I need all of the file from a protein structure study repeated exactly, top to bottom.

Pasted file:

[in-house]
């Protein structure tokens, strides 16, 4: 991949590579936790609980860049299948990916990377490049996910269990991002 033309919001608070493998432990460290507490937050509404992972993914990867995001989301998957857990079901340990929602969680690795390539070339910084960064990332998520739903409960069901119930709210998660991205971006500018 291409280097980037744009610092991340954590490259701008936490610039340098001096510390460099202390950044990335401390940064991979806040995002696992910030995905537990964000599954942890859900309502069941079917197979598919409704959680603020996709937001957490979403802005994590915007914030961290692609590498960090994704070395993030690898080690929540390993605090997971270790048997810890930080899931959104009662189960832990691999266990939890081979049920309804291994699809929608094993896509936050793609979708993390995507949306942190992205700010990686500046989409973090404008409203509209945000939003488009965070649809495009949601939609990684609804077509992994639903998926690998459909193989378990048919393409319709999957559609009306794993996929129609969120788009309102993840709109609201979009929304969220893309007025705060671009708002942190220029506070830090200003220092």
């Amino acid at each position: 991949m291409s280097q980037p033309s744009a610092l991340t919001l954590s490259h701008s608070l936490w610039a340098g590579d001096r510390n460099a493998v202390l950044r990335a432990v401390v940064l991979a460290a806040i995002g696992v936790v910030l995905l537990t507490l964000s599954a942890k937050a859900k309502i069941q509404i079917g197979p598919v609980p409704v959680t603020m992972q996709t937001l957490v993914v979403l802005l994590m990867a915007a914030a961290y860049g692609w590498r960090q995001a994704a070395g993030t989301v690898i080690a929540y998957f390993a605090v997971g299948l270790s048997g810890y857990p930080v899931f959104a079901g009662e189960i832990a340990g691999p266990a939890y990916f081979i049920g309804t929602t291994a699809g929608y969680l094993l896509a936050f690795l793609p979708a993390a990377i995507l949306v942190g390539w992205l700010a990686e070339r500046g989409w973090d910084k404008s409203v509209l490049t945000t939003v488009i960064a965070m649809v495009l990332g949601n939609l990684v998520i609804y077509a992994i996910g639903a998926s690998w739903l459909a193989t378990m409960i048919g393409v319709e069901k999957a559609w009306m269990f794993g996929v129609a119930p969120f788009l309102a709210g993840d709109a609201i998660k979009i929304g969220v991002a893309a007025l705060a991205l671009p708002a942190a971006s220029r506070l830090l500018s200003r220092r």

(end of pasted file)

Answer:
[in-house]
């Protein structure tokens, strides 16, 4: 991949590579936790609980860049299948990916990377490049996910269990991002 033309919001608070493998432990460290507490937050509404992972993914990867995001989301998957857990079901340990929602969680690795390539070339910084960064990332998520739903409960069901119930709210998660991205971006500018 291409280097980037744009610092991340954590490259701008936490610039340098001096510390460099202390950044990335401390940064991979806040995002696992910030995905537990964000599954942890859900309502069941079917197979598919409704959680603020996709937001957490979403802005994590915007914030961290692609590498960090994704070395993030690898080690929540390993605090997971270790048997810890930080899931959104009662189960832990691999266990939890081979049920309804291994699809929608094993896509936050793609979708993390995507949306942190992205700010990686500046989409973090404008409203509209945000939003488009965070649809495009949601939609990684609804077509992994639903998926690998459909193989378990048919393409319709999957559609009306794993996929129609969120788009309102993840709109609201979009929304969220893309007025705060671009708002942190220029506070830090200003220092």
């Amino acid at each position: 991949m291409s280097q980037p033309s744009a610092l991340t919001l954590s490259h701008s608070l936490w610039a340098g590579d001096r510390n460099a493998v202390l950044r990335a432990v401390v940064l991979a460290a806040i995002g696992v936790v910030l995905l537990t507490l964000s599954a942890k937050a859900k309502i069941q509404i079917g197979p598919v609980p409704v959680t603020m992972q996709t937001l957490v993914v979403l802005l994590m990867a915007a914030a961290y860049g692609w590498r960090q995001a994704a070395g993030t989301v690898i080690a929540y998957f390993a605090v997971g299948l270790s048997g810890y857990p930080v899931f959104a079901g009662e189960i832990a340990g691999p266990a939890y990916f081979i049920g309804t929602t291994a699809g929608y969680l094993l896509a936050f690795l793609p979708a993390a990377i995507l949306v942190g390539w992205l700010a990686e070339r500046g989409w973090d910084k404008s409203v509209l490049t945000t939003v488009i960064a965070m649809v495009l990332g949601n939609l990684v998520i609804y077509a992994i996910g639903a998926s690998w739903l459909a193989t378990m409960i048919g393409v319709e069901k999957a559609w009306m269990f794993g996929v129609a119930p969120f788009l309102a709210g993840d709109a609201i998660k979009i929304g969220v991002a893309a007025l705060a991205l671009p708002a942190a971006s220029r506070l830090l500018s200003r220092r």